It was the slap shown round the world. At the Oscars, Philly native Will Smith slapped comedian Chris Rock after the comic made an ableist joke about Smith’s wife, Jada Pinkett Smith, who suffers from an autoimmune disorder that causes total hair loss, among other things.
I was live-tweeting the Oscars and at first was unsure if this was a scripted bit or not.
In the days since The Slap — for which Smith has apologized to Rock, the Academy, his family and others — everyone who witnessed the incident (and many who did not) have weighed in on it, including many people who should have remained silent.
One of the most prevalent takes on Twitter and in the numerous think pieces since about The Slap has been that “violence is always wrong.”
Or is it? Is violence sometimes necessary, as Malcolm X once suggested, for oppressed people? Weren’t many people advocating “punching Nazis” throughout the white supremacist Trump years? Didn’t we talk obsessively as a nation about killing Osama bin Laden after 9/11?
Certainly the uprising in Ukraine signals that fighting back against repressive regimes is essential to survival. Hasn’t mainstream media presented each violent action by Ukrainians against the invaders as heroic?
So not all violence is wrong, is it?
I am not conflating Smith’s slap with fighting totalitarianism nor with Malcolm X’s complex philosophy about violence as a response to oppression and oppressive regimes. Smith has explained his actions; this is not a story about those actions, but rather a story about violence as a construct, as a weapon, as a theory. I am talking about violence in ways which have been largely missed in all the many “violence is always wrong” stories in recent days.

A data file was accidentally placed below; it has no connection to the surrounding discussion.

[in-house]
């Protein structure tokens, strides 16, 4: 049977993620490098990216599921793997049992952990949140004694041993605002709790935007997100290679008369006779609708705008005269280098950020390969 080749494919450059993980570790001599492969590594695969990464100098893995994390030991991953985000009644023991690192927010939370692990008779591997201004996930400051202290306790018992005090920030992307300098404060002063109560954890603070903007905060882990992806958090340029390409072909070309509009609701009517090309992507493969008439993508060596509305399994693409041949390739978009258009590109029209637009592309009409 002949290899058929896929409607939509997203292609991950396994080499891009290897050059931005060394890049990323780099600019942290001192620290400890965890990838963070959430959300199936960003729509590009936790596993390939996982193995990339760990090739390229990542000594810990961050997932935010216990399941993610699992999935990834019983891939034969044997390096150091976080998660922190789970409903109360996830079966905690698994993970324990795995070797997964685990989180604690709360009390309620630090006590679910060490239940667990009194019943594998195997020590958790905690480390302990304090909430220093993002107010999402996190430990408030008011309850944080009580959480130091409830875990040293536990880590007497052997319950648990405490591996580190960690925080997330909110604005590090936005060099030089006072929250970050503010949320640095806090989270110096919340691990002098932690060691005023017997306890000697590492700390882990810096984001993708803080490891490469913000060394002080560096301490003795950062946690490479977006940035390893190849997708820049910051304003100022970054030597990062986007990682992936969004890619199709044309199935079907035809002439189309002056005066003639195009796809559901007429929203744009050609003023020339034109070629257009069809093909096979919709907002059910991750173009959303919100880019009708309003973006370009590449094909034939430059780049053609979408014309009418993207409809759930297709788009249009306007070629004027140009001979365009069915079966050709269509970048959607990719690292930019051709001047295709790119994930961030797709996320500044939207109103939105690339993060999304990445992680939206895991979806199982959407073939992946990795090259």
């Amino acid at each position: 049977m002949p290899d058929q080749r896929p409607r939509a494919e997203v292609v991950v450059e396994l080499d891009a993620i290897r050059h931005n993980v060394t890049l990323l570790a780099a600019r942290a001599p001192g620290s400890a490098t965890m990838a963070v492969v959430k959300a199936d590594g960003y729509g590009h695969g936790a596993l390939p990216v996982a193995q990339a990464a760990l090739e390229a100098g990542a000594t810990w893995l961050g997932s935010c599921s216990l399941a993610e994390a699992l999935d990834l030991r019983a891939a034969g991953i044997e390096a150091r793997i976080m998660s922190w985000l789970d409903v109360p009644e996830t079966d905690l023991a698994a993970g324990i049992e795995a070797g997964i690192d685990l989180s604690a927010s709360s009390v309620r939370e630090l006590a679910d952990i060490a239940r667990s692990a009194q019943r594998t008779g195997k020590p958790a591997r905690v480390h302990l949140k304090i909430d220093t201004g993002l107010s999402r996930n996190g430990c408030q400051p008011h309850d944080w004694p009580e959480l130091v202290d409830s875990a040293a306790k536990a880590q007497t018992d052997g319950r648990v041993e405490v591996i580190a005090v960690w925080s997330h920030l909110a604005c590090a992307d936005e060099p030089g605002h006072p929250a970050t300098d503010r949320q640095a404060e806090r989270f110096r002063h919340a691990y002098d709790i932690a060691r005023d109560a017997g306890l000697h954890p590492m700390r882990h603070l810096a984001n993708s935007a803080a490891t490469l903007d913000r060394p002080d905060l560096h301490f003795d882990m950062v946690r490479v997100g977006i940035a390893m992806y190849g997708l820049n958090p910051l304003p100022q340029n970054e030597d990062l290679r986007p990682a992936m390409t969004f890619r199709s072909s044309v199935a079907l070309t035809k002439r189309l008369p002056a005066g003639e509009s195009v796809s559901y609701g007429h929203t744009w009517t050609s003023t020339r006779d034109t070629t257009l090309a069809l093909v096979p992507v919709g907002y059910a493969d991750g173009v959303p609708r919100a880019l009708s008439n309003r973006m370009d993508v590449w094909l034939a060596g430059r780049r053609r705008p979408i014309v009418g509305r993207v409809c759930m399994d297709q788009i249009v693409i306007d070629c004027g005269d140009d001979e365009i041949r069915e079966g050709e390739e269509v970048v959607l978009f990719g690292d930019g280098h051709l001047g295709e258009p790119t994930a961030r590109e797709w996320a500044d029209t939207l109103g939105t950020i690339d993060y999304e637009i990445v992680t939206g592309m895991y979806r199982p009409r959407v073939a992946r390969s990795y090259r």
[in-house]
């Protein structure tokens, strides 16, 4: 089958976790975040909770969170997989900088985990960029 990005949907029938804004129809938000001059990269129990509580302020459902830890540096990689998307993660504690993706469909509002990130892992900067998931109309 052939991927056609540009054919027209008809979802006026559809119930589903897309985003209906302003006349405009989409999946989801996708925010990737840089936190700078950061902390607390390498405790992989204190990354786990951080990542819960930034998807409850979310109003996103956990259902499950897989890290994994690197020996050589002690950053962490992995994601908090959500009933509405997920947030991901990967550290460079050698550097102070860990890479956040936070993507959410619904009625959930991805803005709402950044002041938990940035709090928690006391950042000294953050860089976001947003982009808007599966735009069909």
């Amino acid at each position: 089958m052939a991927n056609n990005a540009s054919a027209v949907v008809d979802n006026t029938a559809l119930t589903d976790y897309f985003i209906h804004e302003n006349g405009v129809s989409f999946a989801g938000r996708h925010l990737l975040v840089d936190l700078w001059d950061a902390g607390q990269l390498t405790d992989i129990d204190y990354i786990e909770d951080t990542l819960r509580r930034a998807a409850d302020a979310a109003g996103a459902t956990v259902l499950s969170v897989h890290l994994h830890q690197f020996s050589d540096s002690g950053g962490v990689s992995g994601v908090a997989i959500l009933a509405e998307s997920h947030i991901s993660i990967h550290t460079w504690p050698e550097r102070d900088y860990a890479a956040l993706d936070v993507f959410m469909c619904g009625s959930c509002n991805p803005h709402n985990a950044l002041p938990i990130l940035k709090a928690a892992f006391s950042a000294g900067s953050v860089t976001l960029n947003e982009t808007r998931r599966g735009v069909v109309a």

Collectively, Americans don’t actually believe that violence is always wrong. Since the Russian invasion of Ukraine, the majority of Americans have been calling on President Biden for a violent response to Putin’s assault and polls show that most Americans feel Biden’s pacifism has been too restrained.
Another truth is that America is the most violent country in the world that isn’t actually a rogue state, with over 500 million guns. In 2020 there were more than 40,000 gun deaths and more than a quarter million shootings.
I live in a violent North Philly neighborhood in a violent city: As of March 30, Philadelphia has the highest homicide rate of any big city, surpassing Chicago, New York and Los Angeles. In the past five years three men have been shot to death right outside my house. There are bullet holes in my dining room and living room windows that we have chosen to never repair.
In the days since the Oscars, which were noteworthy for so many other reasons, I’ve been thinking about the nature of violence and if it is indeed “always wrong” and also if all violence is the same or if there are gradations. Some fairly hysterical Hollywood voices — all white — stated that Smith should have been arrested; we know America likes to call the cops on Black people. One tweet said if Smith had slapped Betty White, he could have killed her. Betty White, dead since December.
Framing Smith as a violent predator whose uncontrolled rage would have caused him to hit a tiny 100 year old white woman highlights how the incident tapped into racist tropes about Black men, while the initial joke exemplified the abuse Black women are expected to endure in our society, no matter what their status. We all witnessed the incalculably abusive interrogation of Judge Ketanji Brown Jackson by GOP senators. Wasn’t that violence?